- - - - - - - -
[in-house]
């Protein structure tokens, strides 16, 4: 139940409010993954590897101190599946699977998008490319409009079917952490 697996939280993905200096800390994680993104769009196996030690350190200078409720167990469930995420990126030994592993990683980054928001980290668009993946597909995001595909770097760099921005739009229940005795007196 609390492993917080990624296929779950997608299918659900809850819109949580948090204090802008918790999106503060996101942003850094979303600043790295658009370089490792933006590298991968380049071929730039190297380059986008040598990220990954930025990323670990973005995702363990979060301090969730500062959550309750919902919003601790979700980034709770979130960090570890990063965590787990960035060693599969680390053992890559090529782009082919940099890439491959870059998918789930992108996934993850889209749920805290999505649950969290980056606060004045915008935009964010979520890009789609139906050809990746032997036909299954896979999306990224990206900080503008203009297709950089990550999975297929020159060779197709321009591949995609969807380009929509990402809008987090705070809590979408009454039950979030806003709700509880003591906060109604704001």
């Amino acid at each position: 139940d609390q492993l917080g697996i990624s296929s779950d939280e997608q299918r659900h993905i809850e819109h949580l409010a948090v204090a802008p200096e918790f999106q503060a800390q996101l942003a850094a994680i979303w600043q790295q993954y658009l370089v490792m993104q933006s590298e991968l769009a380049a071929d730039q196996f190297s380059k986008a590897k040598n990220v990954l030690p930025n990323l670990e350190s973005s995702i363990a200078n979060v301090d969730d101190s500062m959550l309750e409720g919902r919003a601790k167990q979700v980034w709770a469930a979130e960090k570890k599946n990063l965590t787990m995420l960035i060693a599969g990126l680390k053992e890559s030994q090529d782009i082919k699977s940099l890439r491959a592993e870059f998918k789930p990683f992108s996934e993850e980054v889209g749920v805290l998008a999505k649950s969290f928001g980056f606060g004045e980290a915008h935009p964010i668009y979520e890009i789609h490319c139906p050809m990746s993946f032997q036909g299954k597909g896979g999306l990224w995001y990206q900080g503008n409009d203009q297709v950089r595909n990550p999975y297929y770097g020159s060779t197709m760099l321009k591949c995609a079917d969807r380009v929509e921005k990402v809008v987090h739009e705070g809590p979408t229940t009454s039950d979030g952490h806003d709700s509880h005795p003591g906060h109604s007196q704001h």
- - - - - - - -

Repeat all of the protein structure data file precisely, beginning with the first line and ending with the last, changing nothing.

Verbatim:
[in-house]
């Protein structure tokens, strides 16, 4: 139940409010993954590897101190599946699977998008490319409009079917952490 697996939280993905200096800390994680993104769009196996030690350190200078409720167990469930995420990126030994592993990683980054928001980290668009993946597909995001595909770097760099921005739009229940005795007196 609390492993917080990624296929779950997608299918659900809850819109949580948090204090802008918790999106503060996101942003850094979303600043790295658009370089490792933006590298991968380049071929730039190297380059986008040598990220990954930025990323670990973005995702363990979060301090969730500062959550309750919902919003601790979700980034709770979130960090570890990063965590787990960035060693599969680390053992890559090529782009082919940099890439491959870059998918789930992108996934993850889209749920805290999505649950969290980056606060004045915008935009964010979520890009789609139906050809990746032997036909299954896979999306990224990206900080503008203009297709950089990550999975297929020159060779197709321009591949995609969807380009929509990402809008987090705070809590979408009454039950979030806003709700509880003591906060109604704001």
């Amino acid at each position: 139940d609390q492993l917080g697996i990624s296929s779950d939280e997608q299918r659900h993905i809850e819109h949580l409010a948090v204090a802008p200096e918790f999106q503060a800390q996101l942003a850094a994680i979303w600043q790295q993954y658009l370089v490792m993104q933006s590298e991968l769009a380049a071929d730039q196996f190297s380059k986008a590897k040598n990220v990954l030690p930025n990323l670990e350190s973005s995702i363990a200078n979060v301090d969730d101190s500062m959550l309750e409720g919902r919003a601790k167990q979700v980034w709770a469930a979130e960090k570890k599946n990063l965590t787990m995420l960035i060693a599969g990126l680390k053992e890559s030994q090529d782009i082919k699977s940099l890439r491959a592993e870059f998918k789930p990683f992108s996934e993850e980054v889209g749920v805290l998008a999505k649950s969290f928001g980056f606060g004045e980290a915008h935009p964010i668009y979520e890009i789609h490319c139906p050809m990746s993946f032997q036909g299954k597909g896979g999306l990224w995001y990206q900080g503008n409009d203009q297709v950089r595909n990550p999975y297929y770097g020159s060779t197709m760099l321009k591949c995609a079917d969807r380009v929509e921005k990402v809008v987090h739009e705070g809590p979408t229940t009454s039950d979030g952490h806003d709700s509880h005795p003591g906060h109604s007196q704001h």